MSBA's Professionalism Course Makes
~One of keys to decline in complaints
MSBA's new attorney professionalism course, now
completed by more than 23,800 of the state's lawyers, is making a difference
in Maryland's Bar, evidenced in the continuing drop in annual complaints
against state lawyers. The Attorney Grievance Commission (AGC) credits MSBA's
14-year-old professionalism course, along with MICPEL's CLE programs, ethics
classes in law schools and other CLE courses, as the key to declining attorney
grievances in recent years in Maryland. For the last two years, the total
number of complaints and the total number of docketed complaints against
attorneys are both down, while the number of practitioners steadily rises.
"Maryland's Bar is super," declares Bar Counsel
Melvin Hirshman. "We are getting fewer complaints and fewer investigations,
so apparently with MSBA's professionalism course, more CLE and law school
programs the Bar seems to be getting better. Every year there are fewer complaints
and a greater number of new admittees; we now have between 32,000 and 33,000
lawyers, and at the end of the year the number of sanctions are down from
the previous year. I attribute this to the betterment of the lawyers in the
The Attorney Grievance Commission of Maryland's
31st Annual Report (July 1, 2005 – June 30, 2006) indicates that
the number of docketed complaints against the state's 32,390 lawyers dropped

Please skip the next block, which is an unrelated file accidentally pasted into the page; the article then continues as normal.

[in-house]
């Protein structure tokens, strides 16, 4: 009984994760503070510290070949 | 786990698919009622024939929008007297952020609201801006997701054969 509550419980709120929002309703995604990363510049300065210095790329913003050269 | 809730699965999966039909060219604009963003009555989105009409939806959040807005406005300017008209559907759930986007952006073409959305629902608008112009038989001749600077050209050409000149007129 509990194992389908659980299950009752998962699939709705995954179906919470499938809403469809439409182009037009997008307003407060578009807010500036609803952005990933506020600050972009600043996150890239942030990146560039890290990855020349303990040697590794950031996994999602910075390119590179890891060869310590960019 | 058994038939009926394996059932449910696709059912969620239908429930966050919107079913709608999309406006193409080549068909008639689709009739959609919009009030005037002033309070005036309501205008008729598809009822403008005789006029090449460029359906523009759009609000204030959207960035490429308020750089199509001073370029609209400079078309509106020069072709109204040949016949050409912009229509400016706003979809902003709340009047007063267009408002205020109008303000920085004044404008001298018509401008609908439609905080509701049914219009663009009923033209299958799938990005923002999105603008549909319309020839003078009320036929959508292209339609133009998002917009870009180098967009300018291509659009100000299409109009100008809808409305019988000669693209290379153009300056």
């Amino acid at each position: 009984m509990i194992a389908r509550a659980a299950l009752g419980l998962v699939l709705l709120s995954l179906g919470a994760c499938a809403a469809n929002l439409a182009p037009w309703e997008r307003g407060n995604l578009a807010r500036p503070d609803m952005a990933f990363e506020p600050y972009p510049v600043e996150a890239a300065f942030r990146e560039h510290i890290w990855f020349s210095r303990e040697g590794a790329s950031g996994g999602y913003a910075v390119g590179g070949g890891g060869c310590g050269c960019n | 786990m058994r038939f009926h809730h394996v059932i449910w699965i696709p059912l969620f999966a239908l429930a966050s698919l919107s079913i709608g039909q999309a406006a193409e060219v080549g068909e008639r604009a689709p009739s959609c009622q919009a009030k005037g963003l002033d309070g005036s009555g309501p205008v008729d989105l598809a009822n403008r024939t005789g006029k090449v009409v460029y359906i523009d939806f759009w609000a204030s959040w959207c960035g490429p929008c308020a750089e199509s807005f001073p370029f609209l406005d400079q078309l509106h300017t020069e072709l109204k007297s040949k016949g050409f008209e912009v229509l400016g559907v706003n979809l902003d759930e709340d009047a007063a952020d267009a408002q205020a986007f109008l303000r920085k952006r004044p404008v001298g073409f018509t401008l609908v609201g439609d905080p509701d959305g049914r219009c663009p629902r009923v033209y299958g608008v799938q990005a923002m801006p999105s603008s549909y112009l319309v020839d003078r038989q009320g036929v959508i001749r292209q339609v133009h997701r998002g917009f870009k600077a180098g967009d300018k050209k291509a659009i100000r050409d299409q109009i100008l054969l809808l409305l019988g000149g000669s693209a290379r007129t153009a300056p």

for the third year in a row. The total number of complaints has dropped
to 1,444, down from 1,562 last year and 1,610 the previous year. Last year,
there were 400 docketed complaints against lawyers, compared to 469 in
04-05 and 485 in 03-04. The number of disbarments remained the same at
10, a miniscule percentage of the state's 32,390 attorneys.
Communication remains the biggest problem, and
most client complaints involve e-mail communication with their attorneys.
In today's high-tech world, consumers expect immediate electronic access
to everything, including their attorney. "Clients simply demand an instantaneous
return e-mail," Hirshman explains. "Of course, this is totally unreasonable
and most of these complaints are dismissed as unfounded, but this is the
wave of the future."
"Clients are absolutely impatient," asserts Bar
Counsel. "I get complaints now that show e-mails between the lawyer and client
and the client is often complaining because the lawyer is not responding
quickly enough. Essentially, communication today means responding to e-mails
and this is the modern way of doing business, so lawyers must deal with it."
Hirshman warns lawyers that one problem with
this mode of communication is that lawyers sometimes respond to a client
instantaneously "without taking the time they need to think it through" and
this can lead to problems. He also reminds lawyers that these responses "take
time that would be spent taking care of other client problems."
Bar Counsel often reminds the complaining client that lawyers have a lot of
clients, but that client only has one legal matter. "Clients don't understand
According to the AGC report, the law practice
areas that attracted the highest number of docketed complaints (out of a
total of 400) were civil litigation with 57, followed by family law at 50;
criminal law at 47; personal injury and bankruptcy at 43 each; real estate
at 30; and probate at 23. Baltimore County attracted the largest number of
the 400 docketed complaints with 74, then Baltimore City at 68, Montgomery
County at 60, Prince George's County at 59 and Anne Arundel County at 19.
Of the 74 disciplinary actions this year, 19